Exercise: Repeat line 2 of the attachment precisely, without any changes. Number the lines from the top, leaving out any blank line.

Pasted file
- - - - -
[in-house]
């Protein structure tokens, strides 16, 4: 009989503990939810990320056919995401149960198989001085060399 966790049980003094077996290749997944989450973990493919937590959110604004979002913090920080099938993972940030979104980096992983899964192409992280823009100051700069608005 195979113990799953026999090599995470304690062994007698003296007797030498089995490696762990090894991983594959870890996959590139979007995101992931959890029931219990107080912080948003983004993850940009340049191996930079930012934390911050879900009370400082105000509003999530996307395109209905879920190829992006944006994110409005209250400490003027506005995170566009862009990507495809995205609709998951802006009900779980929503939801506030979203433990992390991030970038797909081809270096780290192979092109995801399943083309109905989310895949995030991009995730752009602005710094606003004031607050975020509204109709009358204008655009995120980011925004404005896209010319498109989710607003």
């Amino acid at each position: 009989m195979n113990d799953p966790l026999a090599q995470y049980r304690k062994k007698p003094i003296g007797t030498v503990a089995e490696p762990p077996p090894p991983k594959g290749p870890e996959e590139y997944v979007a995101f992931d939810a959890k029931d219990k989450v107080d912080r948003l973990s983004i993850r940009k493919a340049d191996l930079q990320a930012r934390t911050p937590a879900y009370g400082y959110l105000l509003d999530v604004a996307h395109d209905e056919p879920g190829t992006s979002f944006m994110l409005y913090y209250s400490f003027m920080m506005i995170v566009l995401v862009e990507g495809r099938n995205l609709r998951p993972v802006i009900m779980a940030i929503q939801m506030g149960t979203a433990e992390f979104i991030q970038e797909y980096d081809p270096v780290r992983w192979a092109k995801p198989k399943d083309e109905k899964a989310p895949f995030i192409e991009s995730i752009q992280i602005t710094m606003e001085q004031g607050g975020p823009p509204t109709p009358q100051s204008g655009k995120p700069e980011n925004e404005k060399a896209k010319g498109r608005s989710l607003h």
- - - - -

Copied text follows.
């Protein structure tokens, strides 16, 4: 009989503990939810990320056919995401149960198989001085060399 966790049980003094077996290749997944989450973990493919937590959110604004979002913090920080099938993972940030979104980096992983899964192409992280823009100051700069608005 195979113990799953026999090599995470304690062994007698003296007797030498089995490696762990090894991983594959870890996959590139979007995101992931959890029931219990107080912080948003983004993850940009340049191996930079930012934390911050879900009370400082105000509003999530996307395109209905879920190829992006944006994110409005209250400490003027506005995170566009862009990507495809995205609709998951802006009900779980929503939801506030979203433990992390991030970038797909081809270096780290192979092109995801399943083309109905989310895949995030991009995730752009602005710094606003004031607050975020509204109709009358204008655009995120980011925004404005896209010319498109989710607003």